• The Commission will also spur on efforts relating to the development of important technical standards.

Liability

Another important way to ensure that environmental damages do not occur is to make certain that there are clear rules on liability and the responsibility to clean up after an accident has occurred. Therefore the Commission will:
• Propose changes to the Environmental Liability Directive so as to encompass any environmental damage to all marine waters (which is based on the definition mentioned in the Martine Strategy Framework Directive).
• Once again think about including a requirement for mandatory financial security, which will include a review of financial ceilings, and their sufficiency, for responsible parties.
• Produce a guidance document that will focus on the applicability of the Waste Framework Directive in relation to oil spills. 

Industry’s role

The Communication makes clear that industry bears the greatest responsibility when it comes to the safety of their operations. The Commission therefore calls on the industry to:
• Help in setting the necessary standards for the industry and to propose self-regulatory measures. 
• Present, before the end of this year, joint industry roadmaps and individual action plans outlining the nature, timing, resources and content that is needed to put into force intended measures. 
• Start creating a consortium that would aim to develop and establish sites in Europe that could be called upon if there were to be any accidents.

Public oversight

The Commission makes clear that it sees public authorities playing a pivotal role in creating a regulatory framework for offshore drilling. The Commission will therefore work together with Member States to:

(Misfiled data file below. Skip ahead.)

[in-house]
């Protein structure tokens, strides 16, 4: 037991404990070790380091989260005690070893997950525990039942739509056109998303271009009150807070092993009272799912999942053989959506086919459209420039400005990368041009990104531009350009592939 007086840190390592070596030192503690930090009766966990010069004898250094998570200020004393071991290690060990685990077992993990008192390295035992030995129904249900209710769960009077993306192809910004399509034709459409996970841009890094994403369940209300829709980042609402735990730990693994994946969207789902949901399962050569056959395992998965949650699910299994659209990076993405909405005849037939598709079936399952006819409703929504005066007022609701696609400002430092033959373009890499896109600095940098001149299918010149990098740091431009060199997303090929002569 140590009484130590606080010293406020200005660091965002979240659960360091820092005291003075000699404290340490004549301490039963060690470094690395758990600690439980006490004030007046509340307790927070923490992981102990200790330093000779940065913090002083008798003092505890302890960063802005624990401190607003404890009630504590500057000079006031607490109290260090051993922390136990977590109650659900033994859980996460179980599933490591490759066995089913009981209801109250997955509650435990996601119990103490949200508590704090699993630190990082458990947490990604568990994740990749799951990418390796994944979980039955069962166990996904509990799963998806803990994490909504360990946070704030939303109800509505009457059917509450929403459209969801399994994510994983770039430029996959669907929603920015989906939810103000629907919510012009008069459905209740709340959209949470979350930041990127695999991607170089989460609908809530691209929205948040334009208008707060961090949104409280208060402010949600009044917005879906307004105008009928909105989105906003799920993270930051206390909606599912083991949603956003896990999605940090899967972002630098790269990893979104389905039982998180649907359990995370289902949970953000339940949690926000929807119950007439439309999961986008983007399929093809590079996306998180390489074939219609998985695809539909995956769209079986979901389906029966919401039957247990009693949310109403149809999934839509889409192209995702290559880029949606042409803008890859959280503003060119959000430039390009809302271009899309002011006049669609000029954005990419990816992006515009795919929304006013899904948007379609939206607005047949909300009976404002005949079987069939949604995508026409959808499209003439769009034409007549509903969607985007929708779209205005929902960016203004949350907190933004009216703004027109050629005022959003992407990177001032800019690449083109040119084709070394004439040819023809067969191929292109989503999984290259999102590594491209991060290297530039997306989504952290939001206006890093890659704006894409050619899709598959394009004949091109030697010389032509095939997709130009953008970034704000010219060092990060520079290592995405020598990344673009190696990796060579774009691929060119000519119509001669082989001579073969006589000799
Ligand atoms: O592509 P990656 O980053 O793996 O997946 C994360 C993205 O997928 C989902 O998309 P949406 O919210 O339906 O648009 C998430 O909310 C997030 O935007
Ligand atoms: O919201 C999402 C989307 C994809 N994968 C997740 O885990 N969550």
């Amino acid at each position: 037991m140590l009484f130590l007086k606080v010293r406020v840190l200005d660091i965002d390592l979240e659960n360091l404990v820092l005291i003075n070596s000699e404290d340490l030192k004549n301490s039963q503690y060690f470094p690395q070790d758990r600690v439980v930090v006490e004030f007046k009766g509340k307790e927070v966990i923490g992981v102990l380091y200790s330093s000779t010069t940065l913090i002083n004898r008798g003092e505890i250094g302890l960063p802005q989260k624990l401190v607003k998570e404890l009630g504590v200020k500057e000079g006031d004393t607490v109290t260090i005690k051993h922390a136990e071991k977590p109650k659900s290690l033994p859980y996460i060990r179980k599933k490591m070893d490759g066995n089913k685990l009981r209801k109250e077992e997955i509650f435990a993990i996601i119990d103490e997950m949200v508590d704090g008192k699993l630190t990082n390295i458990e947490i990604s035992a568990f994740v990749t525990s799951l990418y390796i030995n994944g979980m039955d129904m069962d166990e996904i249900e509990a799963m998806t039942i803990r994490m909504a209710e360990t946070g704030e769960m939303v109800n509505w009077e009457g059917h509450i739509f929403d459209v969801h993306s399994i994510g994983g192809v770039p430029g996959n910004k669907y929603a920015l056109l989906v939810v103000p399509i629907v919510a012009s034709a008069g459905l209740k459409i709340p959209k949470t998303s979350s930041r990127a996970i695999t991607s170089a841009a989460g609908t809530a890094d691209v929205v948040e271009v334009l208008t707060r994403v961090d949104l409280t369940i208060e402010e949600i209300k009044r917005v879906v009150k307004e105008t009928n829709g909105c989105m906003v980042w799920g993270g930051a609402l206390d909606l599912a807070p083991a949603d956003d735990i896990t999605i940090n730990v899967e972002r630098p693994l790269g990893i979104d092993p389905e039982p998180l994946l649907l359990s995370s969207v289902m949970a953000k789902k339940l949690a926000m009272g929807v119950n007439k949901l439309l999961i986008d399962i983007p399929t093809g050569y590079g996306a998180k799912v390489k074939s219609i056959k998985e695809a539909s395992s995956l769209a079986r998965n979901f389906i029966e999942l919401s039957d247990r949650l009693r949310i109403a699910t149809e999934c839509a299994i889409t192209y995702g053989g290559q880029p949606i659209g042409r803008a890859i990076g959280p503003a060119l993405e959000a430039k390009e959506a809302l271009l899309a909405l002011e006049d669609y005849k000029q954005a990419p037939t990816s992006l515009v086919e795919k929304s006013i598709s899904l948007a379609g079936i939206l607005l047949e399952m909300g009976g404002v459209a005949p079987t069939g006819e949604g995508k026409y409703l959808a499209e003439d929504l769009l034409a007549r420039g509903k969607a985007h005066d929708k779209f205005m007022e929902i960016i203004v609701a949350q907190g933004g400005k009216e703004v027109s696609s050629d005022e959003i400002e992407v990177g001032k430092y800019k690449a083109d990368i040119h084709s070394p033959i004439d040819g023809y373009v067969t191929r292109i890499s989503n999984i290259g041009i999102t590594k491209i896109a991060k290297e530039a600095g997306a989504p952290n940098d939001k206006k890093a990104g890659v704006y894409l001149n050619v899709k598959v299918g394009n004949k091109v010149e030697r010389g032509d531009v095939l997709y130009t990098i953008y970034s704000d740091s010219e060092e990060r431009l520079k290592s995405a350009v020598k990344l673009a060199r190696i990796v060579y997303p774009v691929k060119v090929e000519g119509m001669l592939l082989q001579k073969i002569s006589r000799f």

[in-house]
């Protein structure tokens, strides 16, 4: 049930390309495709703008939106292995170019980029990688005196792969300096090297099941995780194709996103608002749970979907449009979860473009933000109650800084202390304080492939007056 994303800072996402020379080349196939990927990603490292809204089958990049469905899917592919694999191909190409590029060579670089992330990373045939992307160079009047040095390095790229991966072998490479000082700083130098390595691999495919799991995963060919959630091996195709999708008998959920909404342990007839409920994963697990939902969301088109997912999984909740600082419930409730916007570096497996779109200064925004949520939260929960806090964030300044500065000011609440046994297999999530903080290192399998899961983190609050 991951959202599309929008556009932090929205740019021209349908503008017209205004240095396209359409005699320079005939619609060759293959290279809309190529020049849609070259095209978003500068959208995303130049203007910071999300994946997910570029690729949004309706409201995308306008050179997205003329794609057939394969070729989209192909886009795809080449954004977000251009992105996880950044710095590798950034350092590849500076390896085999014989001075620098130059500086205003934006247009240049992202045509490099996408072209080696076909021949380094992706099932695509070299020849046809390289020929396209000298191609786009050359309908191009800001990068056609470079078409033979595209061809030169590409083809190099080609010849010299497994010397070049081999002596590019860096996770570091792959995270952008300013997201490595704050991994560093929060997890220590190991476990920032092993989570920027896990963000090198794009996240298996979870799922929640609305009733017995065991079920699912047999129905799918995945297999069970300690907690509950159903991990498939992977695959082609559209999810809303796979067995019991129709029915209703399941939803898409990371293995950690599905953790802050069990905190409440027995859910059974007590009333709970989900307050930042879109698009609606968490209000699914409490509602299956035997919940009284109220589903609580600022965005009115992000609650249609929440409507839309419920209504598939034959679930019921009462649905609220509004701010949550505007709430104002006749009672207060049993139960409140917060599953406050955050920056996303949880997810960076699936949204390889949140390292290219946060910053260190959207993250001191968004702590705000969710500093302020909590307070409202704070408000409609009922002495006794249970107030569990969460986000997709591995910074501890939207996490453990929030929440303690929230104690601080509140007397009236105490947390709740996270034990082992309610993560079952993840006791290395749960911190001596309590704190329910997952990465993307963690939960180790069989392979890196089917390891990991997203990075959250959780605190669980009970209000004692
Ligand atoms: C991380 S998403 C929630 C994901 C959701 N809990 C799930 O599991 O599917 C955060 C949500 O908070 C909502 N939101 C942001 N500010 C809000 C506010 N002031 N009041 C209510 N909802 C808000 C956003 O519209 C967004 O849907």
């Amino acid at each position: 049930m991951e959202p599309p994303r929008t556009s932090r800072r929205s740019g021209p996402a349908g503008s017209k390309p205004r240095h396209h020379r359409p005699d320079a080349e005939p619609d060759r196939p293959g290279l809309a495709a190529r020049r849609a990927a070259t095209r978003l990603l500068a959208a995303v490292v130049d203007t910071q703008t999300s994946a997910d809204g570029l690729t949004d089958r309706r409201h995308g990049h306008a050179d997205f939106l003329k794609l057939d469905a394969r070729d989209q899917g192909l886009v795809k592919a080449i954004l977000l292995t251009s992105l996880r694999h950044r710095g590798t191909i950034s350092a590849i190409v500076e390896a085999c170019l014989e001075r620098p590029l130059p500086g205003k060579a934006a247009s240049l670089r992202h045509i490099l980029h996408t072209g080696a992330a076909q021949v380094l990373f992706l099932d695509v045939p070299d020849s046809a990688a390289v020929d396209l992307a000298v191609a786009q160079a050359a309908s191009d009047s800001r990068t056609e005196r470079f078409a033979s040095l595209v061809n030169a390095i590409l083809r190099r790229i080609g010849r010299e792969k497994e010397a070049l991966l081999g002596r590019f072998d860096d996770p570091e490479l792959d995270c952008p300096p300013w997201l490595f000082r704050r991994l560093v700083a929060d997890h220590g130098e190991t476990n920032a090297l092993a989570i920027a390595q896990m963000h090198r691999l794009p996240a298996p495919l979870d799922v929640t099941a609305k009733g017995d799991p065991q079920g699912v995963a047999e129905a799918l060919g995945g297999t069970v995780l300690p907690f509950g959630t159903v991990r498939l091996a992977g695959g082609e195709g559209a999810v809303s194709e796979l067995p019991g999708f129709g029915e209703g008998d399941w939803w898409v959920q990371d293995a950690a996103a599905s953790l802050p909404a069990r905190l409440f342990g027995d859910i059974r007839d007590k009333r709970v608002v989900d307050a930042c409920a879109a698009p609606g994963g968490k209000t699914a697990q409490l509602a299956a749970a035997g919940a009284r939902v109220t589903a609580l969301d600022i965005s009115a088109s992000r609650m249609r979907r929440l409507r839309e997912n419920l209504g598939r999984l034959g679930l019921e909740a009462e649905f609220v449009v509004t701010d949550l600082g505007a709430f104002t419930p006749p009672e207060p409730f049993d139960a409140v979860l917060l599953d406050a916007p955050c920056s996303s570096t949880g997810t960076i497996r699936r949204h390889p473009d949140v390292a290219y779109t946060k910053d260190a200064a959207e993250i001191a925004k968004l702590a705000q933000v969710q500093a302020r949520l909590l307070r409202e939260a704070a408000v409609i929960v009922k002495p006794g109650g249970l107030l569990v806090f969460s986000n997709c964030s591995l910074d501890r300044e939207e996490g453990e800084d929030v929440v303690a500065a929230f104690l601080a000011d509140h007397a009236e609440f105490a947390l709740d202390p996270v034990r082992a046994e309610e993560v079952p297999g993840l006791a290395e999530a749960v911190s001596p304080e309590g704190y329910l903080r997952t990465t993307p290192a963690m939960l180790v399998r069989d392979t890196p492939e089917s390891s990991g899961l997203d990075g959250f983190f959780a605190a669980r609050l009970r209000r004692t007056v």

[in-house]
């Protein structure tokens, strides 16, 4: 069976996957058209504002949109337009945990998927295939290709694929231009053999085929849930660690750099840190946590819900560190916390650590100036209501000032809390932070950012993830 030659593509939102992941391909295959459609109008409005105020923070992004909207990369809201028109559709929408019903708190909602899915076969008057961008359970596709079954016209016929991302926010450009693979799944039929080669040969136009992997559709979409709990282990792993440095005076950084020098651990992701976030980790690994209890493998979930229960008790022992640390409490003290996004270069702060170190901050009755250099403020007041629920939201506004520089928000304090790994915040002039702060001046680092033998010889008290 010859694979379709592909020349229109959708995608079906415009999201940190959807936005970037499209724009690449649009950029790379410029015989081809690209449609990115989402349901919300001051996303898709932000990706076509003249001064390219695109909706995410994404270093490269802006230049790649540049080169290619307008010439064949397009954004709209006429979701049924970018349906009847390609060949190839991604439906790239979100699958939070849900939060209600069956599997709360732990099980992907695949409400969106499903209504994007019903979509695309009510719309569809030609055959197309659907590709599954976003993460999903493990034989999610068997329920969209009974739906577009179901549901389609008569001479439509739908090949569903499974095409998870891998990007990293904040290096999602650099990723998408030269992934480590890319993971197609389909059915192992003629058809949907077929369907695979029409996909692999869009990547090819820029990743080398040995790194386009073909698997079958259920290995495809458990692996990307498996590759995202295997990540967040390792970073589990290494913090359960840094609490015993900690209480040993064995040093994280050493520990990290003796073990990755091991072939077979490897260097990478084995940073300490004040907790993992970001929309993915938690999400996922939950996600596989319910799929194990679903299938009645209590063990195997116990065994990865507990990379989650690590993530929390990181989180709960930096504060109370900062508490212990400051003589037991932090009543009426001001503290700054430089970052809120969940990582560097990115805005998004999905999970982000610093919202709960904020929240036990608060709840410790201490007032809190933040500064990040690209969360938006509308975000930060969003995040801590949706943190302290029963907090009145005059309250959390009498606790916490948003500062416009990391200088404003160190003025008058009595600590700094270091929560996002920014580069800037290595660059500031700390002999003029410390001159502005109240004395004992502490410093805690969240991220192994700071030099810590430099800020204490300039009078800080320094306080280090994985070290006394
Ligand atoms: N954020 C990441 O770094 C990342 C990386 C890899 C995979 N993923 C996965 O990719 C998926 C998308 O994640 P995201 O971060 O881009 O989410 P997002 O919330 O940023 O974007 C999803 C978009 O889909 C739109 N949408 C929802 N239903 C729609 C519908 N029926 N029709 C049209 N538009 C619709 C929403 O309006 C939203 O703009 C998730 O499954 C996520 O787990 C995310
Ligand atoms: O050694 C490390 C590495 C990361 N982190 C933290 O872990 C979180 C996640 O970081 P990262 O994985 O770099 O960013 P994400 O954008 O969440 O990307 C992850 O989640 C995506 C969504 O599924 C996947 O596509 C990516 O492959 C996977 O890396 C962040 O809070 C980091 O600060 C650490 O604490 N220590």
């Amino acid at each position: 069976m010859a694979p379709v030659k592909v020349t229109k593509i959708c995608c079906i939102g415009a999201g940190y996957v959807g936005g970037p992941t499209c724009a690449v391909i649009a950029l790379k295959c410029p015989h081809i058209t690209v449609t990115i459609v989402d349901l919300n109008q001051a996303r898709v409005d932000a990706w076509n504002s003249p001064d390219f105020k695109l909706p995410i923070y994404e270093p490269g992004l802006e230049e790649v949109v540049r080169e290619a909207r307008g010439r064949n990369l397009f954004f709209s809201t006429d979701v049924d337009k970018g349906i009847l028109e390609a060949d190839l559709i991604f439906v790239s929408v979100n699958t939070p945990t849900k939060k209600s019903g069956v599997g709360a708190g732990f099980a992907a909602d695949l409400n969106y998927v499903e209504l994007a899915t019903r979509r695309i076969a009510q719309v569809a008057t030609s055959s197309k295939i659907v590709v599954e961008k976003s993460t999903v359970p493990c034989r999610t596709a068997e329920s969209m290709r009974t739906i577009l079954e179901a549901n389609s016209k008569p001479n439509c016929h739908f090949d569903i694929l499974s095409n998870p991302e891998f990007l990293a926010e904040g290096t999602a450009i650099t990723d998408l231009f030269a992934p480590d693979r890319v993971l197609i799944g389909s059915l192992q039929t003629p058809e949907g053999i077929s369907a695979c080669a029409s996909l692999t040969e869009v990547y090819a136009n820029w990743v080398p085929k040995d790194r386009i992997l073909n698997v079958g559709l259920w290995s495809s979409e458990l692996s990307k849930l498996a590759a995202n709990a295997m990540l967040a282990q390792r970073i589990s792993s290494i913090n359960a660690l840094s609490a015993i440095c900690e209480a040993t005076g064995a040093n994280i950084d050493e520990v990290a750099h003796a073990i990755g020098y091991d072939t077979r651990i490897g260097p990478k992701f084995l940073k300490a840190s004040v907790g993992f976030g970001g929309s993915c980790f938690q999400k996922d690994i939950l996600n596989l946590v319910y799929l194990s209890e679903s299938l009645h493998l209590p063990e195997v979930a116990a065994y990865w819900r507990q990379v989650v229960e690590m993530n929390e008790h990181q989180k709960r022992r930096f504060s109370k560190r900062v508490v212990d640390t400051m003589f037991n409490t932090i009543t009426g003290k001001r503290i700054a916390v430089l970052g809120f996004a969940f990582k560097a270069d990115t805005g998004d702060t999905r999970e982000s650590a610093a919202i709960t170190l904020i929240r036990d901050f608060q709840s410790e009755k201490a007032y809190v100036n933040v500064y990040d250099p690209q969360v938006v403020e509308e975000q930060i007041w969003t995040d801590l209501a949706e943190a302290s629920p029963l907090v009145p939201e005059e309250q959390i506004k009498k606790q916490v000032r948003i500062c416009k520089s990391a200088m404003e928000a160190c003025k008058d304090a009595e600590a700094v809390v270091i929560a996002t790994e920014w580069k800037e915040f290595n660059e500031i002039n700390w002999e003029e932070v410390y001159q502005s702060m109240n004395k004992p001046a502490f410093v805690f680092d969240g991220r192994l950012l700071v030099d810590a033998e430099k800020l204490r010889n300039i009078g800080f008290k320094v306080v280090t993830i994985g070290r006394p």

• Come up with best practices that would be applied to inspections, licensing and compliance monitoring. Such practices will be based on already existing best practices that are being applied in Member States. 
• Create a voluntary consultation/reporting mechanism in relation to the licensing of offshore operations deemed complex. This would allow for greater expert scrutiny. 
• Disseminate updated information to the general public in regard to safety measures, contingency plans, risk management and business specific statistics on important safety variables. This will be done together with industry and other stakeholders.
• Create a framework that will allow for independent assessments of the performance of Member States’ regulators. 
The Precautionary Principle

The Commission states that, although any suspension of oil drilling operations is up to the Member States themselves, Member States should nonetheless exercise precaution when it comes to granting new licenses to new gas or oil exploration projects. They should also review whether a complete suspension of such licensing should be enforced until the investigation of the oil spill in the Gulf of Mexico has been finalized and the European offshore safety regimes have been reviewed. 

Strengthening the EU’s capability to intervene in offshore accidents

The Communication outlines different aides that Member states should be able to get help from in the case of an offshore accident. It is pointed out that the EU Civil Protection Mechanism can provide help to Member States that find themselves in such a situation. Specifically the Commission: